​When you were a child doing your homework did you ever wonder, “When am I going to use this stuff again?”    

For instance, when was the last time you referenced the Japanese surrender on September 2, 1945?

The Japanese Surrender demonstrated the strength of the allied forces and effectively marked the end of WWII.  This will be on the test.    

Held in Tokyo Bay on the deck of the battleship USS Missouri, representatives from Japan and the Allied Nations signed a formal document of surrender. Thousands of Allied planes flew overhead.

Ready for the test?

True or False. Japan surrendered on September 2, 1945.

True or False. Japan’s surrender demonstrated the strength of the allies and the end of WWII?

True or False. Japan’s surrender took place on the deck of the USS Missouri.

True or False. The point of this illustration is that Japan surrendered and you are not!

Homework can be a hassle, but we are not surrendering.  We are Good Dads and we are in this together.

​Good Dads, I have good news for you.  I am a survivor.  My children are 26, 24, and 22.  My two oldest sons have graduated from college and my youngest son is well on his way.  It wasn’t always easy, but it should never be a fight.  I did my homework.  You can, too.        

My oldest son was 12 and he absolutely would not do his homework. He wouldn’t budge.  So I pulled out the artillery.  Like President Truman ordering the atomic strike on Hiroshima, my son was going to surrender or get blown off the map.  I got in his face.  I yelled.  I threatened.      

My middle son jumped between the two of us and yelled at me, “Will you shut up?!”

There was two of them and one of me.  I felt like General Lee facing the Union armies at Gettysburg. I fired back:  “Me?  He’s yelling, too!”  “Yeah!!”  My middle son exclaimed.  “But you are the Dad!!”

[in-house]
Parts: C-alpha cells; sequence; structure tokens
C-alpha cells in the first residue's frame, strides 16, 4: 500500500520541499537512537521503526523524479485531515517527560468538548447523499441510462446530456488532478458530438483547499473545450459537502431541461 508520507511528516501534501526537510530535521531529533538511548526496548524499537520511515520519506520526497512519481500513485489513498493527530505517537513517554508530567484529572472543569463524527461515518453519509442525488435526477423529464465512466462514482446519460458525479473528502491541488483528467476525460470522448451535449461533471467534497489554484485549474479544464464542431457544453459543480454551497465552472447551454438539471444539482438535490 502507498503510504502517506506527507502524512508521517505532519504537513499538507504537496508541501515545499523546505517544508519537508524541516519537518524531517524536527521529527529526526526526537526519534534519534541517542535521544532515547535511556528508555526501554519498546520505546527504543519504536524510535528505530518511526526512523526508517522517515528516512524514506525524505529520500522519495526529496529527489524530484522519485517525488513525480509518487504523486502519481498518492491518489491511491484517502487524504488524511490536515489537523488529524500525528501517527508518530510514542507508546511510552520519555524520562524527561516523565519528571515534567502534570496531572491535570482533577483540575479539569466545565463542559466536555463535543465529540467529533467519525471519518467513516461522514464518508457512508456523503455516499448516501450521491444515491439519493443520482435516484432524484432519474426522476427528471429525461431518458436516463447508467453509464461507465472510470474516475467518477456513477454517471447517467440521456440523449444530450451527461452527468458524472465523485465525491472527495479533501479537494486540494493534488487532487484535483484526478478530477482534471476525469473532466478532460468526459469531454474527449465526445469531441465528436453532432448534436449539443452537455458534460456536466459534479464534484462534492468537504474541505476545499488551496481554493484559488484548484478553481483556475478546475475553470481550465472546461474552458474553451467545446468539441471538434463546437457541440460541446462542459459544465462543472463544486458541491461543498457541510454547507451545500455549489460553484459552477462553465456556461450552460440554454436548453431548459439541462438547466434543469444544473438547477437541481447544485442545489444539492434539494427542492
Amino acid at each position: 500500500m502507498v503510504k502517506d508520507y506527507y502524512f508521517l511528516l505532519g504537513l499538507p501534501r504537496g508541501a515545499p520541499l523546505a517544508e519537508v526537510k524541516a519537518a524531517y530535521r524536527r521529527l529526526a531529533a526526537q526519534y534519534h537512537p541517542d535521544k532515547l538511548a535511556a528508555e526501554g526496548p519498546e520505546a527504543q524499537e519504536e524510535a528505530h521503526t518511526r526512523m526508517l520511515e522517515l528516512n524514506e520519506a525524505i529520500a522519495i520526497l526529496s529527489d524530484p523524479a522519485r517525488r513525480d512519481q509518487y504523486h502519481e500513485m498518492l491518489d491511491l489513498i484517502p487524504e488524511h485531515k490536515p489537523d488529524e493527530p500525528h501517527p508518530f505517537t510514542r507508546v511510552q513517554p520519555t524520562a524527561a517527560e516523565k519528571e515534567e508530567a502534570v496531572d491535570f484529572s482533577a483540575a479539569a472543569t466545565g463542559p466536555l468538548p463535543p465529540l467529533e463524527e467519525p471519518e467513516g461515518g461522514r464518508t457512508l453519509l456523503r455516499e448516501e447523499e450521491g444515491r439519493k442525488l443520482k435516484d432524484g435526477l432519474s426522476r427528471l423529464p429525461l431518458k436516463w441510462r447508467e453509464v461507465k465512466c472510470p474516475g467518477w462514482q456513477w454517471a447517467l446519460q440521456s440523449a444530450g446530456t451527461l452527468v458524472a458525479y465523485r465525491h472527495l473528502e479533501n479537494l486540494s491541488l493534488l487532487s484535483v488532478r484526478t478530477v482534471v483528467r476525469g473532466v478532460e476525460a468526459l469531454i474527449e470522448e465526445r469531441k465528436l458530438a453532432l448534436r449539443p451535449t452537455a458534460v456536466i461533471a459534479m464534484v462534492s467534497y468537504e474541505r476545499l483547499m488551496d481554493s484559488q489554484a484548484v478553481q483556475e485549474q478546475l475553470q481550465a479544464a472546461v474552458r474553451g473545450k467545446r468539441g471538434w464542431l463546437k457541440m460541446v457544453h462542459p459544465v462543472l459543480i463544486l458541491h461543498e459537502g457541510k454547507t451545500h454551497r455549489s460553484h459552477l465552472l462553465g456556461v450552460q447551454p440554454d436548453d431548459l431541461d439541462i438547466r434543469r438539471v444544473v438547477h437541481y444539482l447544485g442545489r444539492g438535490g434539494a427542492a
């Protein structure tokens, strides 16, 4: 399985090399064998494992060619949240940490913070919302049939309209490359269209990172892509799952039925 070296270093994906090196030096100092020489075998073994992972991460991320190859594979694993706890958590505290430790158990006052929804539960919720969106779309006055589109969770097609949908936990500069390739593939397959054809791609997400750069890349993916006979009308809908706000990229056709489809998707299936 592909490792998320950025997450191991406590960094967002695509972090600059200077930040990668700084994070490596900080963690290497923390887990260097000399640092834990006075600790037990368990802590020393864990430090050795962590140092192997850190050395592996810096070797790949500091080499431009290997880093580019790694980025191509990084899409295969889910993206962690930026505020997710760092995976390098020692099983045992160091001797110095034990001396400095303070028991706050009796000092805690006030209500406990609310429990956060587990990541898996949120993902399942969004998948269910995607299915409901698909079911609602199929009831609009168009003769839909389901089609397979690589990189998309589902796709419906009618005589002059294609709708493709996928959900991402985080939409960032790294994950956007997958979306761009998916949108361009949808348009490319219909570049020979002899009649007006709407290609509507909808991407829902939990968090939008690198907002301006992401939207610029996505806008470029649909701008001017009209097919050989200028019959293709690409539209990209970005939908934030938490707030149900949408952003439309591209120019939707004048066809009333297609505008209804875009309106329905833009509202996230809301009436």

Yes. I am the Dad.  

Here are three suggestions and one encouragement I learned in battle:    

  • Don’t insult or berate your children’s teachers or coaches under any circumstance.  You are only fueling your child’s notion that this is a waste of time.  Support and encourage your children’s teachers and coaches.
  • Don’t undermine or make fun of the homework assignment.  Make it into an adventure to accomplish together
  • Don’t think of the end product as the end product.  You are not just doing history or math.  You are spending time with your child and helping them towards their future.

​Your assignment is to love and nurture and encourage your child.  The goal is not an “A” on the paper. The goal is assisting your child become the person he or she will one day be.  

True or False, Homework can be hassle but spending time with your children and helping them towards their future is worth it all.

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About Author


Jeff Sippy, a Dad-In-Training, is the father of three young men and the husband of Cindy. He enjoys sailing every chance that he gets. He is the senior pastor at Redeemer Lutheran in Springfield, MO and can be reached for question or comment at jsippy@rlcmail.org